In The Match, author Sarah Adams reminds the reader—through a delightfully adorable plot—that the only person you need to prove yourself to is you. In fact, spending time proving yourself to others will only lead you down the wrong path and make you feel like you’re always failing. This is the first book of the It Happened In Charleston duology, and I absolutely loved the quirky characters, fun plot, and of course a super cute dog who doesn't die. I loved it so much that I proceeded to gobble up three more of the author's books over the next few weeks.
Evie wants to live the life of her choosing, a life of freedom and independence. A life she didn’t get when she was a kid growing up with epilepsy, raised by old money parents in Charleston. She’s given up on finding a man and decided that maybe she doesn’t need one to be happy anyways.
Enter Jake, a recently divorced, super hot dad who is desperate to protect and care for his 10-year-old daughter, Sam, who’s just been diagnosed with epilepsy. But it feels like no matter what he does, it will never be enough. He’s sworn off women after having his heart broken by a cheating ex-wife.
But when Sam goes behind his back to orchestrate a meeting with Evie, who works at a service dog training and matching company, neither Jake nor Evie will ever be the same. It's dislike at first sight, setting off a series of confrontations and conversations that will push and pull the two together all the way up to their happy ending.
There were so many things I loved about this book. First, the pacing was superb, with every beat hit at the exact right time. From the inciting incident and first rude meeting in the coffee shop (orchestrated by Sam), to the first of multiple interrupted kisses, the confrontation with her rich ex, an unforgettably unbearable dinner scene with her family which almost ends their relationship for good, every moment felt right and needed. The romantic tension was on point without it being X-rated.
I also really appreciated that Evie, while not totally original, did have something different about her: she was an adult with epilepsy, struggling to make it in a world that wasn't always safe for her. The author explored what it meant for Evie to live on her own, what it meant to have a service dog, and the strain this kind of diagnosis can put on a single woman's dating life. It added an extra element to the story that made it more than a quick read, but something I actually learned from.
The author also does a great job building Evie's distinct voice, and weaving that throughout the story and the character's inner monologue and external dialogue. For example, when Evie meets Jake for the first time, here is her inner narration: "The most spectacular pair of blue eyes hit me, and I almost feel like taking a step back. I’m staring into his eyes and dreaming of swimming in the shallow part of the ocean where you can still see your feet but the water is so blue that it looks like God dipped his brush in it after painting the sky." Or when Jake and Evie share their first kiss, "And then, I close my eyes and finally feel his warm lips press against mine in the lightest, most feather-soft motion. I inhale deeply and skim my hands up his shoulders to tentatively rest them on the back of his neck. I want to sink in and live inside this kiss for the rest of my life, but I can’t because suddenly there’s a KNOCK KNOCK at my door, and I swear I’m going to murder whoever is on the other side. Jake and I both forget we are grown adults and catapult apart on my loveseat so fast you would think we just got caught making out in a closet during a Sunday school class."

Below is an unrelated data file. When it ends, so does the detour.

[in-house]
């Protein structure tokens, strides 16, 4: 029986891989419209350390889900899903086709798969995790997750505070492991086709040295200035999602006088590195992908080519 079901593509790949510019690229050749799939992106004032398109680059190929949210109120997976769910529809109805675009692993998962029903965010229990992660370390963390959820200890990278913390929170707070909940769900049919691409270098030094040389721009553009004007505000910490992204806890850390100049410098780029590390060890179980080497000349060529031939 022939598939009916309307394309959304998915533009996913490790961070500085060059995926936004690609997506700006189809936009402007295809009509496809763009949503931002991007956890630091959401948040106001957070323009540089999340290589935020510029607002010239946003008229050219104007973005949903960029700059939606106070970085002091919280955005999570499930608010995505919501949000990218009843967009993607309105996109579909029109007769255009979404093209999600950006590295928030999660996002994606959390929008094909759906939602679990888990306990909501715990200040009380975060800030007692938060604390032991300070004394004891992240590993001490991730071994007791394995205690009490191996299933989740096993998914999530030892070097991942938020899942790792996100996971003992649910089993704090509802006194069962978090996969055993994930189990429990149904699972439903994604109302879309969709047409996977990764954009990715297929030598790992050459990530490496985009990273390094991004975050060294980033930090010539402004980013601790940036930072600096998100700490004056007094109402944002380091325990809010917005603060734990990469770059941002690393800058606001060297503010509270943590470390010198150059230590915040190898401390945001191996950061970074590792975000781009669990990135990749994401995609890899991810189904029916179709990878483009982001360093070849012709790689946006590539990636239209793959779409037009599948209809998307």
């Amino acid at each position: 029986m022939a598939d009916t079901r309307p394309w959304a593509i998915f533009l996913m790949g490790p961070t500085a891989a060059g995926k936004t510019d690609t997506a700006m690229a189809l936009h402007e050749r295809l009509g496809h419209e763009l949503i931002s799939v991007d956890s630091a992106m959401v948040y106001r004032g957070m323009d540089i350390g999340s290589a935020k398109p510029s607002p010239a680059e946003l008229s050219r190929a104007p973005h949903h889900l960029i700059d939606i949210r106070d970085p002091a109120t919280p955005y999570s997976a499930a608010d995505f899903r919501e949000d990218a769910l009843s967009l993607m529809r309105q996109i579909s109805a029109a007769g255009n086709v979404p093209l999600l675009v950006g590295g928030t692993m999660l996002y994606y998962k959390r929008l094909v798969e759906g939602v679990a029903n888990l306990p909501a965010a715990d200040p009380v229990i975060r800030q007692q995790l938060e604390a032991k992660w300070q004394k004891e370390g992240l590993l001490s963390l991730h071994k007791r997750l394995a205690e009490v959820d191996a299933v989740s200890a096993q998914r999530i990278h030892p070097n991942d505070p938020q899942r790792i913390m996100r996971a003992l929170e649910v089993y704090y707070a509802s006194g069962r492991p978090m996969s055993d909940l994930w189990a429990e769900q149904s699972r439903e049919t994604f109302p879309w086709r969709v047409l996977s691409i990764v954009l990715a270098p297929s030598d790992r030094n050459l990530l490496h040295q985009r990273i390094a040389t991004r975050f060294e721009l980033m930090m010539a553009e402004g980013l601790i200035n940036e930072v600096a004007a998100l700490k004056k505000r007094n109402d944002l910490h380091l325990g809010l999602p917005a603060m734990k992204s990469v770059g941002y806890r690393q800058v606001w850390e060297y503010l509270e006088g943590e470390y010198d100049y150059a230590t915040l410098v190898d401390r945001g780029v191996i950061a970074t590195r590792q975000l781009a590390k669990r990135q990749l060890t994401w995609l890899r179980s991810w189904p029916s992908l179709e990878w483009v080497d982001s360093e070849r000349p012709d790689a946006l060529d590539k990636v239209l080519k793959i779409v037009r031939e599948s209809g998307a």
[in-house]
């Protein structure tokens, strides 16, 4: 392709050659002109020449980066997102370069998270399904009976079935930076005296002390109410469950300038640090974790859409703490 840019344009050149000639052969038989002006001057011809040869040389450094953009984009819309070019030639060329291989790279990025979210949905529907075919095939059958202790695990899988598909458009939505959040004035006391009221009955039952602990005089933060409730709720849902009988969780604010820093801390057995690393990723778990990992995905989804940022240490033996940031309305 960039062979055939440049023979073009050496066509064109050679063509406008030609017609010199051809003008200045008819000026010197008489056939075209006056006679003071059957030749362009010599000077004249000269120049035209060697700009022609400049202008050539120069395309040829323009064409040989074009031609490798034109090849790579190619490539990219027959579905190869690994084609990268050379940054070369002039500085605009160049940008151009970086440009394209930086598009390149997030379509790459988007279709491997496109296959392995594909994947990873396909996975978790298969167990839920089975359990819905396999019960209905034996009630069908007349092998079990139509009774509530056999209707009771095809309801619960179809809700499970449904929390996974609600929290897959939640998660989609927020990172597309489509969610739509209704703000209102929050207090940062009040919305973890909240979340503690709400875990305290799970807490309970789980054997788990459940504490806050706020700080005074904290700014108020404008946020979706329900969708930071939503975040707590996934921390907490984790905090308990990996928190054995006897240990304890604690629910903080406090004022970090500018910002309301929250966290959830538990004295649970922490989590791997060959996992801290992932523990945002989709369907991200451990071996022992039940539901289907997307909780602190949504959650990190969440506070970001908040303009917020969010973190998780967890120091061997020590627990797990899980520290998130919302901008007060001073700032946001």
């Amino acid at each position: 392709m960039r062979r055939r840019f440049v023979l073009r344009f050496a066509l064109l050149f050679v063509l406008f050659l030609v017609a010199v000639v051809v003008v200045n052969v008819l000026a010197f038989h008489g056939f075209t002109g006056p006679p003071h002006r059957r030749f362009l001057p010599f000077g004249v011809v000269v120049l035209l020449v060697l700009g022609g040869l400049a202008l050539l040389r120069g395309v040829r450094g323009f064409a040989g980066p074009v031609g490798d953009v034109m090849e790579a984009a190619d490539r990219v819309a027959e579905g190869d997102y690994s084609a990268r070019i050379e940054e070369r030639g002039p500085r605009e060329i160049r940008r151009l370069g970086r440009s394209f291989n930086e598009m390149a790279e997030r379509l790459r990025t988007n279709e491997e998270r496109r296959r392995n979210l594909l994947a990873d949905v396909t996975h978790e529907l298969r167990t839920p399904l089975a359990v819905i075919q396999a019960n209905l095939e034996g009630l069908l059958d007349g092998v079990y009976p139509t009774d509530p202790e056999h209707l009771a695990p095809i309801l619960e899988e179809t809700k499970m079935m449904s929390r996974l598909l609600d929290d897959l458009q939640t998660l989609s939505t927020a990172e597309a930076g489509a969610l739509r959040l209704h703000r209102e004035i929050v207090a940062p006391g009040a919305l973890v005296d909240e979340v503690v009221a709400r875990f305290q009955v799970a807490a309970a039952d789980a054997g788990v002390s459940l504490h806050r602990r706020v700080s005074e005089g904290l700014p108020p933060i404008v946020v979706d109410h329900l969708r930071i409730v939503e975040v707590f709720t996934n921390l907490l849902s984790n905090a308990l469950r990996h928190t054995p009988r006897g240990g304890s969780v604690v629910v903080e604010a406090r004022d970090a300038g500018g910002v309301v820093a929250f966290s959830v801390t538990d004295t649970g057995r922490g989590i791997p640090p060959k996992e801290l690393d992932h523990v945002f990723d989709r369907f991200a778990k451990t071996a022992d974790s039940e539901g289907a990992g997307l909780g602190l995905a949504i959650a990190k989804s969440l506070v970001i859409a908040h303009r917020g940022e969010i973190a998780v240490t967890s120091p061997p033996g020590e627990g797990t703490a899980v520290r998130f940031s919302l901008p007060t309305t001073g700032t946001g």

In both passages, you can almost hear Evie's accent, and the little hints of her Southern upbringing are a nice touch. The novel had a confessional tone that made me want to lean in and get the full story from Evie as fast as she could tell it.
Lastly, there were so many great relationships and characters in this story beyond the lovers themselves. From Jake's daughter Sam, a clever young girl going through a hard time to Evie's wealthy mother Melony, who is the image of what Evie may have ended up like had her life taken a different turn. Then there's Charlie, Evie's service dog, who adds an adorable layer of doggy humor to the mix, and Joanna, Evie's retirement age boss who is full of lewd humor and carpe diem advice. Plus, June, Jake's hyper younger sister, ends up being the protagonist of the second book in this Sweet RomCom duology.
My big complaint with this book, and all of the books by the author that I read, was the obvious lack of people of color. I don't have that much familiarity with Charleston (the setting of this duology) or Nashville (the setting of the other one I read), but I do find it hard to believe that every major and prominent side character would be white. In this day and age, this does feel like a glaring omission.
Overall, The Match was such a fun read, and a great example of what this genre can be: sweet, sexy, and easy to consume. This is the kind of beach reach you can finish in a weekend, if not a day. And if not for the lack of diversity, I'd be shouting about it from the rooftops. But if you're looking for a well-written RomCom to keep you entertained for a day at the beach, this one is certainly a great pick for that.